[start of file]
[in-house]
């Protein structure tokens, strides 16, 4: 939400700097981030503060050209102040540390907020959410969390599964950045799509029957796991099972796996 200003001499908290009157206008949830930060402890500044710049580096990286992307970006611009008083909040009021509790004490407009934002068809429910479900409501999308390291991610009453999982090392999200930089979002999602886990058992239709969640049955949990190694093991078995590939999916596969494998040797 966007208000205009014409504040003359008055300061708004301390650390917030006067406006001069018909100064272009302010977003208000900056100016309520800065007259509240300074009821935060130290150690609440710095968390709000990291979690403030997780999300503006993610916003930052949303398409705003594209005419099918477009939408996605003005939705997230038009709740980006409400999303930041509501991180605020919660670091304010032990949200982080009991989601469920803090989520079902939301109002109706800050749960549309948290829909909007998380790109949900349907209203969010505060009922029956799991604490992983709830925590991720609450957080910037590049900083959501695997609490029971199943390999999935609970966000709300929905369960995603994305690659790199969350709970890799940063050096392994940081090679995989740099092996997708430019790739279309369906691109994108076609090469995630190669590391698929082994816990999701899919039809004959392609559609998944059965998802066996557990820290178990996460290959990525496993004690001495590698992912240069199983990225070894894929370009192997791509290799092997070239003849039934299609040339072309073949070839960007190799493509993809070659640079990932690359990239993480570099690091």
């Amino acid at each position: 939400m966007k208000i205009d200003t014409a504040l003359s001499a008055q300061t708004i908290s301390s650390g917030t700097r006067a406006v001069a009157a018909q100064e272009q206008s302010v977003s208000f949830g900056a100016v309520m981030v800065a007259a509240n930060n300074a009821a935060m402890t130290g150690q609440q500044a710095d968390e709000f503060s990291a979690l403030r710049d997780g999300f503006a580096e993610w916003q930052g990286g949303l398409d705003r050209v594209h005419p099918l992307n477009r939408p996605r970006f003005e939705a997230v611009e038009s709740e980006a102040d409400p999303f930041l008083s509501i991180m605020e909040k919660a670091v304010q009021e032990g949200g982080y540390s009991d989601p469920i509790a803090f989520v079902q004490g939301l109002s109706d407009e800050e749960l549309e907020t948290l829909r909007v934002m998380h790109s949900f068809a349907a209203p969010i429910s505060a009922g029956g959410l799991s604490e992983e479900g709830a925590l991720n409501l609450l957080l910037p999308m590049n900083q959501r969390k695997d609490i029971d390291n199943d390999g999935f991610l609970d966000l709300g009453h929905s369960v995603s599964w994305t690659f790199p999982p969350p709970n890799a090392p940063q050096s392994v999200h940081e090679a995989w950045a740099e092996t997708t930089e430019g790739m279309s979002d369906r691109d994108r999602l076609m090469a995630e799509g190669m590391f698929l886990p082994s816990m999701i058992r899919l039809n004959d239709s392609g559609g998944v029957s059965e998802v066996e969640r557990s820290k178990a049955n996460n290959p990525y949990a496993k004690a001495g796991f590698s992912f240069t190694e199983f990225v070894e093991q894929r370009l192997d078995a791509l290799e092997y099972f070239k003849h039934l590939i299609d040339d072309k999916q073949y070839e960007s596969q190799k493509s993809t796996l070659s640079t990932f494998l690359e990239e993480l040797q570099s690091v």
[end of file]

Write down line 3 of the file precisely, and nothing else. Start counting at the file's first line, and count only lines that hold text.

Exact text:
């Amino acid at each position: 939400m966007k208000i205009d200003t014409a504040l003359s001499a008055q300061t708004i908290s301390s650390g917030t700097r006067a406006v001069a009157a018909q100064e272009q206008s302010v977003s208000f949830g900056a100016v309520m981030v800065a007259a509240n930060n300074a009821a935060m402890t130290g150690q609440q500044a710095d968390e709000f503060s990291a979690l403030r710049d997780g999300f503006a580096e993610w916003q930052g990286g949303l398409d705003r050209v594209h005419p099918l992307n477009r939408p996605r970006f003005e939705a997230v611009e038009s709740e980006a102040d409400p999303f930041l008083s509501i991180m605020e909040k919660a670091v304010q009021e032990g949200g982080y540390s009991d989601p469920i509790a803090f989520v079902q004490g939301l109002s109706d407009e800050e749960l549309e907020t948290l829909r909007v934002m998380h790109s949900f068809a349907a209203p969010i429910s505060a009922g029956g959410l799991s604490e992983e479900g709830a925590l991720n409501l609450l957080l910037p999308m590049n900083q959501r969390k695997d609490i029971d390291n199943d390999g999935f991610l609970d966000l709300g009453h929905s369960v995603s599964w994305t690659f790199p999982p969350p709970n890799a090392p940063q050096s392994v999200h940081e090679a995989w950045a740099e092996t997708t930089e430019g790739m279309s979002d369906r691109d994108r999602l076609m090469a995630e799509g190669m590391f698929l886990p082994s816990m999701i058992r899919l039809n004959d239709s392609g559609g998944v029957s059965e998802v066996e969640r557990s820290k178990a049955n996460n290959p990525y949990a496993k004690a001495g796991f590698s992912f240069t190694e199983f990225v070894e093991q894929r370009l192997d078995a791509l290799e092997y099972f070239k003849h039934l590939i299609d040339d072309k999916q073949y070839e960007s596969q190799k493509s993809t796996l070659s640079t990932f494998l690359e990239e993480l040797q570099s690091v």